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New England Machine Learning Hackathon: Hacking Bias in ML
May 11 @ 9:30 am - 7:00 pmFree
Join us for hacking the biases, discrimination, and fairness in machine learning, algorithms, big data analytics! Our goal is to have each team develop websites to address these issues.
Topics are being collected to form teams. Please register and note if you are interested in leading a team. Our teams currently include:
- Racial Discrimination in Facial Recognition, Genevieve Patterson, Microsoft Research
Government agencies are rapidly adopting automatic face recognition and matching in law enforcement practices. Unfortunately, commonly used data-driven training algorithms are only as good as the data you feed them. We will explore the discriminatory effects of training deep nets on racially unbalanced collections of face images and how such training data bias can be identified and corrected.
- Word Biases, Max Leiserson, Microsoft Research
When you envision a nurse, a woman most likely pops into your mind. If you imagine an accomplished executive, on the other hand, it’s quite likely you’re thinking about a man. It’s not just you, though. The machine learning algorithms that target ads at us, prune our search results, or sort resumes for recruiters are all plagued by gendered stereotypes.https://papers.nips.cc/paper/6228-man-is-to-computer-programmer-as-woman-is-to-homemaker-debiasing-word-embeddings,
- Pre-Trial Fairness, Sam Corbett-Davies, Stanford
Courts around the country use machine learned risk scores to guide them in deciding whether defendants should be detained before their trial. There is concern that these scores could be unfair to certain groups, but recent research has shown that different concepts of fairness are mutually exclusive, so policy makers must make trade offs. In this project we’ll develop an interactive webpage toexplore the fairness tradeoffs inherent in risk assessments, similar to this work from Google studying fictitious loans.https://5harad.com/papers/fairness.pdf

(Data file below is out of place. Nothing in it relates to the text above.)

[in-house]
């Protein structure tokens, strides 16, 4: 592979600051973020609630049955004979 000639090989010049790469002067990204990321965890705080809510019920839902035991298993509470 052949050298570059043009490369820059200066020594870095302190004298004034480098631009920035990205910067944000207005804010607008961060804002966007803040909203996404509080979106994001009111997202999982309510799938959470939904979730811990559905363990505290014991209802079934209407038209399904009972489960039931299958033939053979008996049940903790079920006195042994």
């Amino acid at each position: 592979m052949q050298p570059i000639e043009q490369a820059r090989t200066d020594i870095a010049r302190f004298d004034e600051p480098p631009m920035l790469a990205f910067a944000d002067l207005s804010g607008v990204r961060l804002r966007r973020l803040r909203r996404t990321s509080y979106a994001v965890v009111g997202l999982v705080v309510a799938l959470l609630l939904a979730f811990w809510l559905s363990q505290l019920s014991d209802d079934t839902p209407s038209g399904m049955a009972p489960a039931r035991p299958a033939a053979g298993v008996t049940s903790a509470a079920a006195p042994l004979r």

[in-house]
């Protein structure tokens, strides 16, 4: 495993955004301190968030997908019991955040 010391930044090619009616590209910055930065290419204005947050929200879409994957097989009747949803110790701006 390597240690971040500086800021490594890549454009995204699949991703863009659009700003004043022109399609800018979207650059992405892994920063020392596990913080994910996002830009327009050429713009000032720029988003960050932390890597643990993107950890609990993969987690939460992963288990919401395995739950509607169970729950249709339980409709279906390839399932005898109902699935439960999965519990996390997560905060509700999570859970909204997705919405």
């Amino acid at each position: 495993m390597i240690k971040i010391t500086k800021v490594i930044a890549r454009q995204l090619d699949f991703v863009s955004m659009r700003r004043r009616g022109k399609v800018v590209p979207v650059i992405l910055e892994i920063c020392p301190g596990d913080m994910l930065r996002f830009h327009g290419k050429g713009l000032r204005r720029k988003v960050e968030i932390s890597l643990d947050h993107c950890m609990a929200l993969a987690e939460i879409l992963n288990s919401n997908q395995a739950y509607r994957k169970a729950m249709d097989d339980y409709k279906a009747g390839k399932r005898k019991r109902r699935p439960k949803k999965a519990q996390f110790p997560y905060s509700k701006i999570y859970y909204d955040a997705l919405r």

- Political influence: Who has Political Power and How Do You Measure It?,Weiwei Pan, Harvard Institute of Applied Computational Science
The unequal distribution of power among the members of a political system is one of the most pervasive facts of political life.” – S. J. Brams (Measuring the Concentration of Power in Political Systems, 1968).
- Equity in Higher Education and the Future of Work, Sergio Marrero, Co-Founder,Caila
Over 60% of the U.S. workforce and 93% of the world does not have a post secondary degree while 78% of jobs in the U.S. will require training beyond high school by 2018. As the cost of college rises, ‘bundled’ higher education has become increasingly inaccessible. There are a multitude of new online and in-person courses but employers have a bias against online and incremental training that is less than a degree as it is unclear how to assess relevance to jobs. In this project we will develop a webpage that helps match bundles of courses directly to jobs- creating alternative pathways to jobs that are accessible for all.
- Other topics to be added …